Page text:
If there are not enough votes for the war, those leaders get put on deathrow.

    At a convenient time later, a referendum is held to redeem each leader. Leaders that do not get enough votes get executed. For example if too many people stay at home and don't bother voting - the leaders get executed.

    If it turns out later that the war was justified, a fancy ceremony is held, and the executed leaders are awarded a purple heart or equivalent, and you have people say nice things about them, cry and that sort of thing.

    If it turns out later that the leaders tricked the voters, a referendum can be held (need to get enough signatories to start such a referendum, just to prevent nutters from wasting everyone else's time).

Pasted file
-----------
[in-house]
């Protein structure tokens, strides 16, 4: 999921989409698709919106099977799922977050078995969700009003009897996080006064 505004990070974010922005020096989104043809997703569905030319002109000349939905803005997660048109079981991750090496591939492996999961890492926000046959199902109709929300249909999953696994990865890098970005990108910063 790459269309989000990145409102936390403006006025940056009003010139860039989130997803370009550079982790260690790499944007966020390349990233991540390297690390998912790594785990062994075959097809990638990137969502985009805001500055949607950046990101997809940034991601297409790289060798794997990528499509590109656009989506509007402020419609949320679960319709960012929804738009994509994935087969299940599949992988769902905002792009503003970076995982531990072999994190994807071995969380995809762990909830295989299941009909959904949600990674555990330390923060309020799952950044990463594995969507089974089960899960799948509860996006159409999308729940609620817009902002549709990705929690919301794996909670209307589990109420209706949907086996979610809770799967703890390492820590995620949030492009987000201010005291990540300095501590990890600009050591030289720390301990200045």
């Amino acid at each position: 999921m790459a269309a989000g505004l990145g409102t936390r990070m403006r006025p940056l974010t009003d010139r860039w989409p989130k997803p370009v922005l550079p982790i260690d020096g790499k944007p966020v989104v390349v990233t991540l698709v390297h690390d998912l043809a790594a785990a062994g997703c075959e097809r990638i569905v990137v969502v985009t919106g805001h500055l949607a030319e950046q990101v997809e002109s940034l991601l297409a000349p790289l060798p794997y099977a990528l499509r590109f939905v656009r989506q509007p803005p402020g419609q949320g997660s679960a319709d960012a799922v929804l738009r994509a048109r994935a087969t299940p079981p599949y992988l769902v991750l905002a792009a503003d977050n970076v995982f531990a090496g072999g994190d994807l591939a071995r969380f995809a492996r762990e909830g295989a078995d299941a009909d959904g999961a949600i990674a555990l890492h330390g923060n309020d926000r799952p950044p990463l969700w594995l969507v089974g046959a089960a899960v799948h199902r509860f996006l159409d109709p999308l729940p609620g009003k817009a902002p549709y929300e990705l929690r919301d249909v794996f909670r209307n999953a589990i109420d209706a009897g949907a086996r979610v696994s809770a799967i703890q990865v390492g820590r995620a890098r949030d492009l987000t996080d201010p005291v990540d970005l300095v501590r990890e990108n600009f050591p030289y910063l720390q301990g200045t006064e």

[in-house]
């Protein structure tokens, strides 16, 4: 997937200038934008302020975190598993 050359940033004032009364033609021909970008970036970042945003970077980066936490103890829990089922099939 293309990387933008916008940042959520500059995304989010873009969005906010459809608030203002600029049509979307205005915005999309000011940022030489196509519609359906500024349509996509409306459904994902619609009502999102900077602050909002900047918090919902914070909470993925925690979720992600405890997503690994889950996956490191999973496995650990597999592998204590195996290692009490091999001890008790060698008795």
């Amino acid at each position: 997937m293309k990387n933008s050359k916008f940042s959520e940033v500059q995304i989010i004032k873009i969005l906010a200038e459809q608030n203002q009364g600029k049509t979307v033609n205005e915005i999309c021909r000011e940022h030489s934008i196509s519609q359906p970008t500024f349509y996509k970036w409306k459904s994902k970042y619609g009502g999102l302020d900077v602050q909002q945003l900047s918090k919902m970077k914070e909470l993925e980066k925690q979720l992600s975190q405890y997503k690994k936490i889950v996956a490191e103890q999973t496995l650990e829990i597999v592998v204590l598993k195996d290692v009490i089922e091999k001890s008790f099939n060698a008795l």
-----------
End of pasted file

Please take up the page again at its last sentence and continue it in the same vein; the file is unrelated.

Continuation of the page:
This proposal has many advantages:
    1) Even leaders who don't really care about those "young soldiers on the battlefield" will not consider starting a war lightly.
    2) The soldiers will know that the leaders want a war enough to risk their own lives for it.
    3) The soldiers will know that X% of the population want the war.
    4) Those being attacked will know that X% of the attackers believe in the war - so they want a war, they get a war - for sufficiently high X, collateral damage becomes insignificant. They might even be justified in using WMD and other otherwise dubious tactics. If > 90% of the country attacking you want to kill you and your families, what is so wrong about you using WMD as long as it does not affect neighbouring countries?

    I think if this was implemented it would be much better than banning robots. I'm biased of course ;).

I owe the public nothing. -- J.P. Morgan